The origins of many marriage rituals are surprising – and not in a good way. (Photo: Jean L./Flickr)
Tying the knot is such a common life passage that few of us consider the origins of wedding customs like why brides wear white or how throwing rice became a thing. You have to admit, though, some nuptial traditions are downright perplexing. (Garter toss, anyone?)
The fact is many wedding rituals date back millennia and started for some pretty weird reasons. These age-old rites may seem quaint now and even fun, but many harken back to a darker, more violent era when marriage didn't always happen by choice and superstition reigned. Here are some common wedding practices with unusual — and even disturbing — beginnings.
Today, having attendants for the bride is a lovely way to weave girlfriends and female family members into the momentous occasion. But the origin of bridesmaids is a bit grimmer. Back in ancient Rome and feudal China, where the tradition likely started, a bride often traveled some distance to the groom's town. For protection and disguise, she was accompanied by a band of female guardians who dressed just like her. The idea was not only to confuse evil spirits who might have it out for the young wife-to-be, but also rival suitors looking to kidnap her or thieves trying to nab her dowry. Thankfully, few bridesmaids today are required to put their lives on the line as decoys.
The best man wasn't always the groom's closest buddy, and the role was decidedly riskier. (Photo: Lori/Flickr)
Marriage wasn't always a voluntary event (and still isn’t in some parts of the world). In the past, the best man was often enlisted to kidnap an unwilling bride from her home, or in some cases, to whisk away a willing bride from relatives who didn't approve of her choice. During the ceremony, the best man stood guard to ensure the bride stayed put and that family members didn't steal her back. These attendants weren't necessarily the groom's best friend or closest male relative. Rather they were "best" at wielding a sword or other weapon to fend off potential wedding crashers.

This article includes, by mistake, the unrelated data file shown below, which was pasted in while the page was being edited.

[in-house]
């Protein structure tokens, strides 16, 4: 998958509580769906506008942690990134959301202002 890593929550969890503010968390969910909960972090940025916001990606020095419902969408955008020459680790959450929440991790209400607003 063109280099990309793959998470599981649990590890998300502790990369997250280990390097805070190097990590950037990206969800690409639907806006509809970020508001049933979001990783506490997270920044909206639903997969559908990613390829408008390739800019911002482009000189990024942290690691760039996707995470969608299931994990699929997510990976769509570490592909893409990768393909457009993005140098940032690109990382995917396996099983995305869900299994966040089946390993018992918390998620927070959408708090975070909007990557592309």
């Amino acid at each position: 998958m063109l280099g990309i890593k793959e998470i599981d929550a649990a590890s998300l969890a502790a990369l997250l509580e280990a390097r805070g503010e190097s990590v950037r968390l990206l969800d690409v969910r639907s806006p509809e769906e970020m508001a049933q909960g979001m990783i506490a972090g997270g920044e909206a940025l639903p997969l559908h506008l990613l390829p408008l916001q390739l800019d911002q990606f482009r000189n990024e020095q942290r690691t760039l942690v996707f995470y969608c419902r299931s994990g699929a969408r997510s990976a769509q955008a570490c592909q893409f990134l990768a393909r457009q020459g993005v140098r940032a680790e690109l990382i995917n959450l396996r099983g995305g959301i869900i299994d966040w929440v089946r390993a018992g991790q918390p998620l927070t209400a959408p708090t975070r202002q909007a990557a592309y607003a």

Ornate white cakes weren’t always the wedding confection of choice. (Photo: Torsten Mangner/Flickr)
Weddings have always included tasty treats to commemorate the joining of bride and groom. But the elaborate, multi-tiered white cakes we serve today are a relatively recent phenomenon. Back in ancient Rome, a wheat or barley cake was broken over the bride's head to bring luck and fertility. The newly married couple ate pieces to symbolize their union, then guests enjoyed the remaining crumbs. In medieval England, spiced buns were stacked in a pile and the bride and groom tried to kiss over the top of it. If the pile remained intact, it was believed the couple would enjoy good fortune. Not until the 17th and 18th centuries – when refined sugar was more widely available in Europe – did cakes with white icing become de rigueur wedding fare. Today, many couples take their cue from long ago newlyweds by feeding each other a piece of cake to symbolize their new commitment. Then they share the rest with guests.
White wedding dress
For much of history, brides wore non-white dresses on their big day. (Photo: Parekh Cards/Flickr)
White may symbolize purity and virginity, but that’s not why women now don a white gown on their big day. The credit goes to Queen Victoria who opted to flout tradition and wear white when she married Prince Albert in 1840. Prior to that, many brides sported red or simply chose their best dress, whatever its color. The sight of Victoria decked in lace-trimmed white satin launched a seismic shift that remains to this day.
Something old, new, borrowed and blue
This tradition – actually from an old wedding rhyme – has carried forward from Victorian times. The idea was that wearing the listed items would bring a bride good luck. New items symbolized her future life and family. Old and blue items protected her from evil curses that might render her infertile. Borrowed items – often an undergarment from a woman who already had children – further ensured fertility. Often missing from today's weddings is a fifth item from the rhyme: "a sixpence in the bride’s shoe." For good luck, of course.